Take a Picture. This is something really simple that you can do that may make the difference between having a regular, fun-filled Halloween and having a terrible night. Before you head out treating, use your phone to take a picture of your kids in their costume. That way, in a worst case scenario, if they do go missing you will have a current picture of them and in a costume that can help identify them. If they have a mask, make sure to take a picture with it off so you can see their face! Take the picture close enough that you can see facial details and any other information that will help people identify your child — eye color, hair, etc. The great thing about this technique is that you can always delete the picture later if you need to free up space on your phone. And c’mon, who doesn’t want a cute picture of their kid in their costume? Another Tech Tip, use this trick anytime you go somewhere public — the waterpark, beach, mall, zoo — you may never need to use it but if you do you’ll be glad you prepared.
Panic Button. What about your tweeners or young adults? Eventually your kids will grow up and will want to do these things on their own and you might not be able to be with them all the time. So, how can you help them stay safe if you can’t be there with them? There is a growing number of apps directed at children, young women and people participating in activities on their own (like jogging) that act as a “panic button” to summon help if they run into trouble. Trick or Tracker (Android, $4.99) is an app that is basically “a where are they now” app. It needs to be installed on the parent’s phone and the kid’s phone, but when it is each can find each other with the touch of a button. The parent can also set up the app to have regular updates based on their child’s phone GPS and sent on their location. It also comes with a couple of neat add-ons, one of which is called Guards Up. What this add-on does is allow you to set a geo-fence, that if that phone leaves that area, you are sent a message. If your kids are going to a certain neighborhood, or a party, you can set the parameters and be notified if they leave that area and you can contact them and confirm that it’s OK.
Another app, that is geared a little more towards adults is called OnWatch (Android and iOS, free and paid versions) which is also an emergency notification app. This app lets your store emergency contact information into the app and then use it different ways to ensure your safety. The two basic ways that you can use the app is either interval check in or panic mode. With Interval check in, you set up regular intervals that you need to confirm your well being (by pushing a confirm button) and if you don’t a pre-recorded help message is sent as a customized message with a GPS pin on your location at that time. This is useful for joggers, people on a blind date or any time that you may be concerned about your safety. The other method, panic button, is just that. Imagine this — as you’re leaving your Halloween party you notice that you’ve managed to park at the back of the dimly lit parking lot and you’re not sure if you will make it safely. Odds are you’ll be OK, but why take the risk if you don’t have to? So, you pull out the OnWatch app and bring up the panic mode where you literally have your finger on a button and if you push it the customized message is sent out or it can dial 911 directly.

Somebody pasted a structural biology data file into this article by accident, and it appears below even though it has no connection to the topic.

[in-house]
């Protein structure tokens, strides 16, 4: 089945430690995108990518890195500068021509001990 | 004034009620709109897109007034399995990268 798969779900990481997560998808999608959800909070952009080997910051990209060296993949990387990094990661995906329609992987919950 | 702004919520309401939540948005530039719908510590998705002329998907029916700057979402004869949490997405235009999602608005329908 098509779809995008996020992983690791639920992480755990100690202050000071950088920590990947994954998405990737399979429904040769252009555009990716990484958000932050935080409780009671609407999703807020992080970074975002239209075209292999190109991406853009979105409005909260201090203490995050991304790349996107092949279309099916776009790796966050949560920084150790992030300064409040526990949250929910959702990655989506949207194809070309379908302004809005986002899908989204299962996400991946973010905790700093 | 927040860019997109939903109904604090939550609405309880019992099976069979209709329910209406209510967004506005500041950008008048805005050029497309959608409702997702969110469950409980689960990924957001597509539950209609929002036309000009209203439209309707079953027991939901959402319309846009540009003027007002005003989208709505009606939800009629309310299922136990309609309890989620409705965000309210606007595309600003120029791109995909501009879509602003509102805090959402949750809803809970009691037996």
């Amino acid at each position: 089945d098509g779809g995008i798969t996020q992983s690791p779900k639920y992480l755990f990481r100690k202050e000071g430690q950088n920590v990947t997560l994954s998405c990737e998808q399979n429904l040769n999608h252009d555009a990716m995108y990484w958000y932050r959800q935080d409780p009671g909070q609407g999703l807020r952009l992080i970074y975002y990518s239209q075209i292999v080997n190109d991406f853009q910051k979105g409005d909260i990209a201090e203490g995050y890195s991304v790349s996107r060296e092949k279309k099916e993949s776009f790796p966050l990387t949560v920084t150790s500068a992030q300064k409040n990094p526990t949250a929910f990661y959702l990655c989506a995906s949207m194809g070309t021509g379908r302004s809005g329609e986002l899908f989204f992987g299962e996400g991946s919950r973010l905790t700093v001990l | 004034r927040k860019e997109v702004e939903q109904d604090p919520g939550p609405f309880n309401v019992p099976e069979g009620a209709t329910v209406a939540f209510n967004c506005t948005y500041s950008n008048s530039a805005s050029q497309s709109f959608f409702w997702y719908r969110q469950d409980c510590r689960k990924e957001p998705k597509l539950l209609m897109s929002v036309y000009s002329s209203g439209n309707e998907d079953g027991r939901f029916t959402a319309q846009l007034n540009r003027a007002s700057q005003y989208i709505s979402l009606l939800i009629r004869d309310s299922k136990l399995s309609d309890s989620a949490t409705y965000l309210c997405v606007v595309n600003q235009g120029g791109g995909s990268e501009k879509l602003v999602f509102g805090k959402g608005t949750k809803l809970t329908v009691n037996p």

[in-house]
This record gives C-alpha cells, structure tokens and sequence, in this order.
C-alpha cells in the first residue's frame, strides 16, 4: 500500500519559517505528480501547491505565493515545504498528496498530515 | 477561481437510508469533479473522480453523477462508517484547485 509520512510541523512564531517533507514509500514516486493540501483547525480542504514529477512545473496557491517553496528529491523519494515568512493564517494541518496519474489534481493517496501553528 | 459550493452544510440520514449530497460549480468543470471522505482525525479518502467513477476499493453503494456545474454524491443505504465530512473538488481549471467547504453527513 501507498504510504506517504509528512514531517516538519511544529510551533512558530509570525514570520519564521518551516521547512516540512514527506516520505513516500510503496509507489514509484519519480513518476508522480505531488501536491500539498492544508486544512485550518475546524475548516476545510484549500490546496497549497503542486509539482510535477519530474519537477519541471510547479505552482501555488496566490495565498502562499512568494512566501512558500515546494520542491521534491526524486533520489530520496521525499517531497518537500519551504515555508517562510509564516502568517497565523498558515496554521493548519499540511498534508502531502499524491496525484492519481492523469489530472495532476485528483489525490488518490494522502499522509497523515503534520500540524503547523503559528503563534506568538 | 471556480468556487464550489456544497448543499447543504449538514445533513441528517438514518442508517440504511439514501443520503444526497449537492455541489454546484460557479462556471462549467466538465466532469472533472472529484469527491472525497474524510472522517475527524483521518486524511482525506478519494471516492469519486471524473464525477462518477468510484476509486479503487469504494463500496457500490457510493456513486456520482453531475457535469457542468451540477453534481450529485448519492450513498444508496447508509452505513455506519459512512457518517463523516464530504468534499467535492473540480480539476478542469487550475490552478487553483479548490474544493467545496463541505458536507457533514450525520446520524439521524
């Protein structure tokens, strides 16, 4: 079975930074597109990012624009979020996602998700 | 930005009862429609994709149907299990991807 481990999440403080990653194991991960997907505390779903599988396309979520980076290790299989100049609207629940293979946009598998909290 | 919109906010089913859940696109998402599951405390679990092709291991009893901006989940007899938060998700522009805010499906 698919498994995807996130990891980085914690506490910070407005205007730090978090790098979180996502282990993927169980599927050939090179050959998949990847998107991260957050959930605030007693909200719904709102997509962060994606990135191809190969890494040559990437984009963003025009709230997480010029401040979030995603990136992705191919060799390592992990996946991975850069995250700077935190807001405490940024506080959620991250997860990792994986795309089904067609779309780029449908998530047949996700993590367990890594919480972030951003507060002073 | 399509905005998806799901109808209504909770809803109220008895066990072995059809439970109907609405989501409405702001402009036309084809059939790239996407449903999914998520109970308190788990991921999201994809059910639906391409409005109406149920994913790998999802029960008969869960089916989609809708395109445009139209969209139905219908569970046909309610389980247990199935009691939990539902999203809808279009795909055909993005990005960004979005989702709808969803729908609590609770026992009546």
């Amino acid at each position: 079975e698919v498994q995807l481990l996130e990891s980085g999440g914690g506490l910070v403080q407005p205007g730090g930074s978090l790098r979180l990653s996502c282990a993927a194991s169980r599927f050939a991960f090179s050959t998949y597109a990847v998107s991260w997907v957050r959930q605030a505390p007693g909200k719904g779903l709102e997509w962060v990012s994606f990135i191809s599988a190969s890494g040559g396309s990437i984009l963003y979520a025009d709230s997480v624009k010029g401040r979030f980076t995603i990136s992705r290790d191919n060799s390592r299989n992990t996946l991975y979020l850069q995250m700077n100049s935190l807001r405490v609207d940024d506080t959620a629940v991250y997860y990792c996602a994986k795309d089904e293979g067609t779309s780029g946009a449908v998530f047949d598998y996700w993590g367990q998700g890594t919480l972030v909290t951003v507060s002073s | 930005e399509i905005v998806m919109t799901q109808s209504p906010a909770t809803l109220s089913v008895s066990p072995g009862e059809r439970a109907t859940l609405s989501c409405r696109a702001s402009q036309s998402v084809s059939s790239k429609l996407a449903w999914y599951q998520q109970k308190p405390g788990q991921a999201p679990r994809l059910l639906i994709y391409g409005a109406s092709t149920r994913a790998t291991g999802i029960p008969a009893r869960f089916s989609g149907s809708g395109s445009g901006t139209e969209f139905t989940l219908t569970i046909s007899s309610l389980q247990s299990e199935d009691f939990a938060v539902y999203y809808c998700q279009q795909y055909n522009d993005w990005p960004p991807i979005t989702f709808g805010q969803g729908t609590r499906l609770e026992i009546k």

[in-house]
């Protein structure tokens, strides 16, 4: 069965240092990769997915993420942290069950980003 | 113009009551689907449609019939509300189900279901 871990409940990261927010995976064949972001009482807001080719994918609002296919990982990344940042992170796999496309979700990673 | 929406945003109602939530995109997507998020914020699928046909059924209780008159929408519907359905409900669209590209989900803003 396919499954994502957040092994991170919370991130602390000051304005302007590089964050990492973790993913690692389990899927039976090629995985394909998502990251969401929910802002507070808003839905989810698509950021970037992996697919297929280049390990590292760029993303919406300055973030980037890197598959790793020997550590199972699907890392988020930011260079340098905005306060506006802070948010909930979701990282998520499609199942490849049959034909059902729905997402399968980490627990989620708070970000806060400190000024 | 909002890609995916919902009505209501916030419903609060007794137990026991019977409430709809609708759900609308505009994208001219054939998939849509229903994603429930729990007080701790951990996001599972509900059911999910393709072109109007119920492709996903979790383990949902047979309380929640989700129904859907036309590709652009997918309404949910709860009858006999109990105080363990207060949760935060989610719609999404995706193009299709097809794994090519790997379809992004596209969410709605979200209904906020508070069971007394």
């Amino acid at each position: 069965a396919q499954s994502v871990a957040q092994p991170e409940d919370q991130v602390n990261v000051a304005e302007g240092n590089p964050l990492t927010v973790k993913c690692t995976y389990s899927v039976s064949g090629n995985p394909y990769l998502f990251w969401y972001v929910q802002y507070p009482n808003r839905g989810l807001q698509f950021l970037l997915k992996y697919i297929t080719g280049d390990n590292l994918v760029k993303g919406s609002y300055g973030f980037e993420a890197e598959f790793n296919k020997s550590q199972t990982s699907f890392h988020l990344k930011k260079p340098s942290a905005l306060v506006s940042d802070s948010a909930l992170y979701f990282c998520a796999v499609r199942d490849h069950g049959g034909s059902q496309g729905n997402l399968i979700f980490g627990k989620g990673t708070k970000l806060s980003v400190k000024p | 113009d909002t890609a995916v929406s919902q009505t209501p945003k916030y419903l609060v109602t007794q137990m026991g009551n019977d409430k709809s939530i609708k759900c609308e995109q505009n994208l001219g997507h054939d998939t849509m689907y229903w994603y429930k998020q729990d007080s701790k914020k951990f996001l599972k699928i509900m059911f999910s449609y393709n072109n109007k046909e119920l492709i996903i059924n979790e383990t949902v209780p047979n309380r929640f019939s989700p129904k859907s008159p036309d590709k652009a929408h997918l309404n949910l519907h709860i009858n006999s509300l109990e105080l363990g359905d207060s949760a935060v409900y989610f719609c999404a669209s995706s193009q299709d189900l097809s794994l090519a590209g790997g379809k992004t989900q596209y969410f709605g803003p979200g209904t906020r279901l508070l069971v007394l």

Halloween is a really fun time of the year and who doesn’t like getting a pillowcase full of Kit Kats? But that doesn’t mean you can let your guard down. Stay safe this Halloween, and be a little techy while you’re at it.
In Case You Missed It
Apple announced that iPad Minis are available for pre-order! The 7.9-inch devices will feature the same resolution as the full version and there is already buzz about all the new accessories. Note — they will also be using the new Lightning connector that the iPhone 5 uses. I actually saw one enthusiastic fan saying they were ordering an iPad Mini just for the extra power cable for their iPhone 5 (facepalm). I hope they were just kidding.
8 Times the fun
Windows released information that their new Windows 8 OS is out as well, initial reviews have claimed that it is the best OS of the decade but others have said it’s a confusing mess not to be given second thought. I’d love to hear your opinion on it if you get a Windows 8 machine.
Your Robot Overlords are coming….
Check out this video showing how robots can be programmed to communicate each other with basic AI: http://youtu.be/i3ernrkZ91E they are provided with a process to complete basic tasks based using solutions.
By PHIL SEIBEL
I just saw an article about how kids that have typically been trending towards an alarmingly sedentary lifestyle are being “saved” by the iPad because it promotes interactivity rather than just using TV as a babysitter. It goes on to say how the mentally stimulating activities that are available (music apps, reading apps, etc) give kids more opportunity to learn rather than just sit. While I wholeheartedly agree that the interactive experiences kids can have nowadays is getting better each day and that we have the opportunity to teach our children more using these resources, get outside. Put down the tablet, turn off your TV and go outside and play. Enjoy some family time outside of Words with Friends. Instead of flinging Angry Birds, throw some snowballs. Instead of teaching your kids piano on a virtual keyboard, take them to a symphony. My point is, use technology to enhance your education and lifestyle, not to replace it.